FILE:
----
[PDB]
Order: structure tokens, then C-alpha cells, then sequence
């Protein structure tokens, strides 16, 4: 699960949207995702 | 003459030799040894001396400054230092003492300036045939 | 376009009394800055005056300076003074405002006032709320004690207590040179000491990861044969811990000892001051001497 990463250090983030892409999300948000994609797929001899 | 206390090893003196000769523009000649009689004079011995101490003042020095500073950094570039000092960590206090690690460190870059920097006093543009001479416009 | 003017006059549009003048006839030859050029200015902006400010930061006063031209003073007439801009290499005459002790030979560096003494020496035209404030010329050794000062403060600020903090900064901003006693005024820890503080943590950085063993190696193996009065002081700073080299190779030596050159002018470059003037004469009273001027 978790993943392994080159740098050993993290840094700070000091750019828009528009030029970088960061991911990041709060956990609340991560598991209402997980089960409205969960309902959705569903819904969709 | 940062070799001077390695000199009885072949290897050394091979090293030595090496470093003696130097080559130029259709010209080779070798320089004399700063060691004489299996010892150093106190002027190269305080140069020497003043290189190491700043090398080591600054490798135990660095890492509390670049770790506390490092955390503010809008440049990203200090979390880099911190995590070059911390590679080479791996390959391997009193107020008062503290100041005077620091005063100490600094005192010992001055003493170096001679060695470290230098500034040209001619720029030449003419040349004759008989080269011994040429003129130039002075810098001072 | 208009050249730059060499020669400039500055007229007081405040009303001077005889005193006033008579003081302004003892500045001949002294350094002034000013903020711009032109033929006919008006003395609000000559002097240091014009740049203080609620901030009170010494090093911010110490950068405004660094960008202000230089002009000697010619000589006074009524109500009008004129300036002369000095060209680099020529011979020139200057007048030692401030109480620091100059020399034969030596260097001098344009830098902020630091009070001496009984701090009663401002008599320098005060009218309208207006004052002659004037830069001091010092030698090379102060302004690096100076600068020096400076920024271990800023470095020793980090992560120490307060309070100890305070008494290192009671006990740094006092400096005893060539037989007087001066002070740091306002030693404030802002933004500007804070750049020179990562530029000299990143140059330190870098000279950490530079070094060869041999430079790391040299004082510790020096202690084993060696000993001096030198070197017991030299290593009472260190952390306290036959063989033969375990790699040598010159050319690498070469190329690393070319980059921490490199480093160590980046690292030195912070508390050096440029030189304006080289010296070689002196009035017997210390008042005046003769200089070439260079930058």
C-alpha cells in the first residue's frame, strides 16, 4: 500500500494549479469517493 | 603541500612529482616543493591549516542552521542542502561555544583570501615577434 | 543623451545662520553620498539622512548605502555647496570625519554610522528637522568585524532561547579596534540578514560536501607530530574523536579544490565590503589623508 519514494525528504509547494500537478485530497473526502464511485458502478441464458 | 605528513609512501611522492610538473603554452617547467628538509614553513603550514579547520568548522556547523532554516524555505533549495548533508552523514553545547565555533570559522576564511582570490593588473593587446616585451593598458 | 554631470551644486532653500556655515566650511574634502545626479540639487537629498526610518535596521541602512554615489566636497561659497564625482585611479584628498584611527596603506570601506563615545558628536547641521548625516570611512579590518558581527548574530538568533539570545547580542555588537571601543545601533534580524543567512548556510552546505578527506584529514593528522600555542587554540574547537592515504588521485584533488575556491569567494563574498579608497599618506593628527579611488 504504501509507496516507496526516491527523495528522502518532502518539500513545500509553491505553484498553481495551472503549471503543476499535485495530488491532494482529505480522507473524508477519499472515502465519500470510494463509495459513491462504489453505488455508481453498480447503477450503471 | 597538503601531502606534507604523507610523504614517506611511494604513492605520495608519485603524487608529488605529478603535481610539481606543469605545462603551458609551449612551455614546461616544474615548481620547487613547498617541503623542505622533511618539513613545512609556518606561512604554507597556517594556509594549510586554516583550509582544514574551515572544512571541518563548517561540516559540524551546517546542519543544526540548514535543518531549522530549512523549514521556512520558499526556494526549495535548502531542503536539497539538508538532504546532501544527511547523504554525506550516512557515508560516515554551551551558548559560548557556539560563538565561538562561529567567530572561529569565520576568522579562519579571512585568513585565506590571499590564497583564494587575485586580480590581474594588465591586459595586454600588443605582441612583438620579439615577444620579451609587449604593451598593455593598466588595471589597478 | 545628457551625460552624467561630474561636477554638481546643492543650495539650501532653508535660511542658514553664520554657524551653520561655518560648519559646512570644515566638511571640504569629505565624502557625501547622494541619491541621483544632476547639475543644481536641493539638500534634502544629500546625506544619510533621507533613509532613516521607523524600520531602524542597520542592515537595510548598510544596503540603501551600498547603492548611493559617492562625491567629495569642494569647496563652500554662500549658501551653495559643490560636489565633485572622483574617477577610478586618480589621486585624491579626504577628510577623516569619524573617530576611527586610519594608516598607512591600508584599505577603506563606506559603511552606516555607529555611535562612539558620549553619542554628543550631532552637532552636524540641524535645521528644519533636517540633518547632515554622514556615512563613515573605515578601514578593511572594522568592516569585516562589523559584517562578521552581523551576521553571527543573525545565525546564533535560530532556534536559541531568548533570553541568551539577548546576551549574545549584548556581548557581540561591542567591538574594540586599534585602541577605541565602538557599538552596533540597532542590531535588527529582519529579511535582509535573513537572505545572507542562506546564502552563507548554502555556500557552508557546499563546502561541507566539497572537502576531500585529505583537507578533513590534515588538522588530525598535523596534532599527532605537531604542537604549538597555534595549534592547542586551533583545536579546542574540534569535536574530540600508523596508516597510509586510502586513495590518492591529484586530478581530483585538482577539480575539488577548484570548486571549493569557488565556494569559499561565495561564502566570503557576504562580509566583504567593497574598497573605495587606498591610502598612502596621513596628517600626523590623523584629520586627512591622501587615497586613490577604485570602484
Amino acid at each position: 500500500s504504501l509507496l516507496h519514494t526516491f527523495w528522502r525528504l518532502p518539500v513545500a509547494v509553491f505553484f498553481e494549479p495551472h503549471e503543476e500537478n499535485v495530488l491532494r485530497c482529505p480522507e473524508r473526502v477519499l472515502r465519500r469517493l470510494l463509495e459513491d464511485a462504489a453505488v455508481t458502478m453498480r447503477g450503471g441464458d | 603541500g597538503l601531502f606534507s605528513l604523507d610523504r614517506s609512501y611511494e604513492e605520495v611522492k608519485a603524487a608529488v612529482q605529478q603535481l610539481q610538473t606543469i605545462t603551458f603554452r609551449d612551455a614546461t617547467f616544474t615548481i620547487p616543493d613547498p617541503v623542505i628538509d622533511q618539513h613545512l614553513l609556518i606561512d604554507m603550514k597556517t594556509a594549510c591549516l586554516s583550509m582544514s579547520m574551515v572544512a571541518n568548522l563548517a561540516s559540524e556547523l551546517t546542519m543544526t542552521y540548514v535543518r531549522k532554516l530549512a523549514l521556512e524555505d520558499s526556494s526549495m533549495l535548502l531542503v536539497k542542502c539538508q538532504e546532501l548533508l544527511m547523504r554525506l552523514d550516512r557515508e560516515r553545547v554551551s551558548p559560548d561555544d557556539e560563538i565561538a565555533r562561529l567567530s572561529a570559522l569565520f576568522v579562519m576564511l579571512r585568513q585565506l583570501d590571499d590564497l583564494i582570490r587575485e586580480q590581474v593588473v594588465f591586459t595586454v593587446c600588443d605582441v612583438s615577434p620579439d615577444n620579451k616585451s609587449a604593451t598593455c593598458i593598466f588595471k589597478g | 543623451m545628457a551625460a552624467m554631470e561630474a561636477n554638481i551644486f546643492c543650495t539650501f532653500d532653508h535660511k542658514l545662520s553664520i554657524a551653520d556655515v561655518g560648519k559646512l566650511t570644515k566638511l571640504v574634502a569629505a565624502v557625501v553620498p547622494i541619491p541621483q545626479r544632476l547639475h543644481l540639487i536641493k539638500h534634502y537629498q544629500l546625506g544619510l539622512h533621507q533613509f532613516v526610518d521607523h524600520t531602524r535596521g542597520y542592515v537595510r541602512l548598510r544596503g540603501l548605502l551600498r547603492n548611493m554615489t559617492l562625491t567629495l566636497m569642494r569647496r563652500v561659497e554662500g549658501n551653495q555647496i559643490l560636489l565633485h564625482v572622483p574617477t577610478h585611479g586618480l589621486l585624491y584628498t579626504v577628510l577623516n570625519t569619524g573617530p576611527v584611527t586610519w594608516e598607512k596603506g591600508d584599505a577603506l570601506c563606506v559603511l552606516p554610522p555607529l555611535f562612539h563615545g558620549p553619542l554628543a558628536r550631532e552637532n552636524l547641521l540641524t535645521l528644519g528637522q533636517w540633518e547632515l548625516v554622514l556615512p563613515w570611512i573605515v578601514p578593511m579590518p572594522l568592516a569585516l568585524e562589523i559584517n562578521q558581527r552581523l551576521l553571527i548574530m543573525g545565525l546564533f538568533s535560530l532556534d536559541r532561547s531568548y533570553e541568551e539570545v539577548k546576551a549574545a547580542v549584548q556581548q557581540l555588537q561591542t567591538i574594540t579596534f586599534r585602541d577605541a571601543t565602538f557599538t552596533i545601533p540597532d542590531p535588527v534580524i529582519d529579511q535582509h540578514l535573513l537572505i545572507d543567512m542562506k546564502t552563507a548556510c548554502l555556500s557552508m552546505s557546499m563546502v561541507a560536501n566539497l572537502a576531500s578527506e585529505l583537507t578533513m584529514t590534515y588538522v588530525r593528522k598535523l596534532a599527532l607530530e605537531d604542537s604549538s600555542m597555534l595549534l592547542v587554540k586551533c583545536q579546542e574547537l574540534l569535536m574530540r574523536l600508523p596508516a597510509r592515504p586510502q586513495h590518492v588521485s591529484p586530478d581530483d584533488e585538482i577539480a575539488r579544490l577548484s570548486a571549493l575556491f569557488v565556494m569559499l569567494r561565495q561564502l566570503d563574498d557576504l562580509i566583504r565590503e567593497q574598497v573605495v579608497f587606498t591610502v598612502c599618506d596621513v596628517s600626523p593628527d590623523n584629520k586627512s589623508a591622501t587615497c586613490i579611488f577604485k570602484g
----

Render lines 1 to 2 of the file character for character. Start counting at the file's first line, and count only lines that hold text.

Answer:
[PDB]
Order: structure tokens, then C-alpha cells, then sequence